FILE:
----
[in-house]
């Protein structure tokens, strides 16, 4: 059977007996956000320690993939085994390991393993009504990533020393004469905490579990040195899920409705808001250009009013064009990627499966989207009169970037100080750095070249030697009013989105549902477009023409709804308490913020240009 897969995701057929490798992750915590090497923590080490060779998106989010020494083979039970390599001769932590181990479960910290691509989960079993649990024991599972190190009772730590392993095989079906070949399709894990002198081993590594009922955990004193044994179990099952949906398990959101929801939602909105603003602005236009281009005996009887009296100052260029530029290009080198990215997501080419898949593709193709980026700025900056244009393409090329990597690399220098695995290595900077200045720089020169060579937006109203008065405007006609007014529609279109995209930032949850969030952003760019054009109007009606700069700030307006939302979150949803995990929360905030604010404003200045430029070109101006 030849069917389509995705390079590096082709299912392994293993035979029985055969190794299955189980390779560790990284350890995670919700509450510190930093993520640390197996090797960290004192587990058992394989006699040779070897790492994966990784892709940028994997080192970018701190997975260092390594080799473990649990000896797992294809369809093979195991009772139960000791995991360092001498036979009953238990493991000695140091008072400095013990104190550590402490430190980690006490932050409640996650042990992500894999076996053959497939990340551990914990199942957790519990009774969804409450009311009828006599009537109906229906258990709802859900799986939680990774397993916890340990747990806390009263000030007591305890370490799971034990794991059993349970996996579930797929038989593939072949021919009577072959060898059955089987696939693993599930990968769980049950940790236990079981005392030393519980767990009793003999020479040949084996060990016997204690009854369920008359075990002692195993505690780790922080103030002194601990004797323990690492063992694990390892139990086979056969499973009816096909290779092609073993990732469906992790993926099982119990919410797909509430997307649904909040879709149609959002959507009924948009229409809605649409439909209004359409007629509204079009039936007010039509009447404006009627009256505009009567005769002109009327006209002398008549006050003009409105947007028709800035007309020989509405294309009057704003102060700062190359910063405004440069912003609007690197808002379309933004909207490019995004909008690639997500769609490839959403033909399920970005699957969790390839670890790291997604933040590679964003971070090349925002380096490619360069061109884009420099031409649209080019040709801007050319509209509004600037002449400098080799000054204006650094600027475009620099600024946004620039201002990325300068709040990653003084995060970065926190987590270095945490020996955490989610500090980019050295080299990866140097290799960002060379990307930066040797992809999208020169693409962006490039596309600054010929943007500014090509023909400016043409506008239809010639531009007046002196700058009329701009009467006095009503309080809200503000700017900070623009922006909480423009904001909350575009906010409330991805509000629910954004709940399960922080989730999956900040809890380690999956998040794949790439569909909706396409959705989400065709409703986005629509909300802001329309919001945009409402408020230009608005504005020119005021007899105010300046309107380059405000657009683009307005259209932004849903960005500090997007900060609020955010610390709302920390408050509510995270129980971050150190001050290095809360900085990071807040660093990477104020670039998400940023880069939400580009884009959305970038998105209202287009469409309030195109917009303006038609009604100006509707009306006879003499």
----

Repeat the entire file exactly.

[in-house]
């Protein structure tokens, strides 16, 4: 059977007996956000320690993939085994390991393993009504990533020393004469905490579990040195899920409705808001250009009013064009990627499966989207009169970037100080750095070249030697009013989105549902477009023409709804308490913020240009 897969995701057929490798992750915590090497923590080490060779998106989010020494083979039970390599001769932590181990479960910290691509989960079993649990024991599972190190009772730590392993095989079906070949399709894990002198081993590594009922955990004193044994179990099952949906398990959101929801939602909105603003602005236009281009005996009887009296100052260029530029290009080198990215997501080419898949593709193709980026700025900056244009393409090329990597690399220098695995290595900077200045720089020169060579937006109203008065405007006609007014529609279109995209930032949850969030952003760019054009109007009606700069700030307006939302979150949803995990929360905030604010404003200045430029070109101006 030849069917389509995705390079590096082709299912392994293993035979029985055969190794299955189980390779560790990284350890995670919700509450510190930093993520640390197996090797960290004192587990058992394989006699040779070897790492994966990784892709940028994997080192970018701190997975260092390594080799473990649990000896797992294809369809093979195991009772139960000791995991360092001498036979009953238990493991000695140091008072400095013990104190550590402490430190980690006490932050409640996650042990992500894999076996053959497939990340551990914990199942957790519990009774969804409450009311009828006599009537109906229906258990709802859900799986939680990774397993916890340990747990806390009263000030007591305890370490799971034990794991059993349970996996579930797929038989593939072949021919009577072959060898059955089987696939693993599930990968769980049950940790236990079981005392030393519980767990009793003999020479040949084996060990016997204690009854369920008359075990002692195993505690780790922080103030002194601990004797323990690492063992694990390892139990086979056969499973009816096909290779092609073993990732469906992790993926099982119990919410797909509430997307649904909040879709149609959002959507009924948009229409809605649409439909209004359409007629509204079009039936007010039509009447404006009627009256505009009567005769002109009327006209002398008549006050003009409105947007028709800035007309020989509405294309009057704003102060700062190359910063405004440069912003609007690197808002379309933004909207490019995004909008690639997500769609490839959403033909399920970005699957969790390839670890790291997604933040590679964003971070090349925002380096490619360069061109884009420099031409649209080019040709801007050319509209509004600037002449400098080799000054204006650094600027475009620099600024946004620039201002990325300068709040990653003084995060970065926190987590270095945490020996955490989610500090980019050295080299990866140097290799960002060379990307930066040797992809999208020169693409962006490039596309600054010929943007500014090509023909400016043409506008239809010639531009007046002196700058009329701009009467006095009503309080809200503000700017900070623009922006909480423009904001909350575009906010409330991805509000629910954004709940399960922080989730999956900040809890380690999956998040794949790439569909909706396409959705989400065709409703986005629509909300802001329309919001945009409402408020230009608005504005020119005021007899105010300046309107380059405000657009683009307005259209932004849903960005500090997007900060609020955010610390709302920390408050509510995270129980971050150190001050290095809360900085990071807040660093990477104020670039998400940023880069939400580009884009959305970038998105209202287009469409309030195109917009303006038609009604100006509707009306006879003499």